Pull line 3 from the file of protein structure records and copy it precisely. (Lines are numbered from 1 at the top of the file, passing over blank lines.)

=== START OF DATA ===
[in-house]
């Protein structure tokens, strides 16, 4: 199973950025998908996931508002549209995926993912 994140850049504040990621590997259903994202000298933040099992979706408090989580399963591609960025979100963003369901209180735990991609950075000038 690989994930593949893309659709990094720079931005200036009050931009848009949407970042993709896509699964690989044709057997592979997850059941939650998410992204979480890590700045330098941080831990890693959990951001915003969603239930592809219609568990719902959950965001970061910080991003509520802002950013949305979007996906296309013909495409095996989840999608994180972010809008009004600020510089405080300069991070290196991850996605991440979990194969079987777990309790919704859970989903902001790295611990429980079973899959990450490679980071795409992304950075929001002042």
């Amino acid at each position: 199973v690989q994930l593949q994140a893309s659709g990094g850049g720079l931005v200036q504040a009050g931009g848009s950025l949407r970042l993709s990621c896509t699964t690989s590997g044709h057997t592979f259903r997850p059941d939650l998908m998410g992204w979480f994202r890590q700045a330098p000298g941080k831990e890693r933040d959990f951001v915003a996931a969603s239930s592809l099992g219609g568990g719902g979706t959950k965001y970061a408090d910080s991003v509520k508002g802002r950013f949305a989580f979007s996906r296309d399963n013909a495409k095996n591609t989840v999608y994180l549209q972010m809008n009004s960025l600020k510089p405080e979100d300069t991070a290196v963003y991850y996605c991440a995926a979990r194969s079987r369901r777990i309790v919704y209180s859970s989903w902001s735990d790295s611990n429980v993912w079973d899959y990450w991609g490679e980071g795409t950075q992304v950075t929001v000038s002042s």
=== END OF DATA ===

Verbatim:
């Amino acid at each position: 199973v690989q994930l593949q994140a893309s659709g990094g850049g720079l931005v200036q504040a009050g931009g848009s950025l949407r970042l993709s990621c896509t699964t690989s590997g044709h057997t592979f259903r997850p059941d939650l998908m998410g992204w979480f994202r890590q700045a330098p000298g941080k831990e890693r933040d959990f951001v915003a996931a969603s239930s592809l099992g219609g568990g719902g979706t959950k965001y970061a408090d910080s991003v509520k508002g802002r950013f949305a989580f979007s996906r296309d399963n013909a495409k095996n591609t989840v999608y994180l549209q972010m809008n009004s960025l600020k510089p405080e979100d300069t991070a290196v963003y991850y996605c991440a995926a979990r194969s079987r369901r777990i309790v919704y209180s859970s989903w902001s735990d790295s611990n429980v993912w079973d899959y990450w991609g490679e980071g795409t950075q992304v950075t929001v000038s002042s």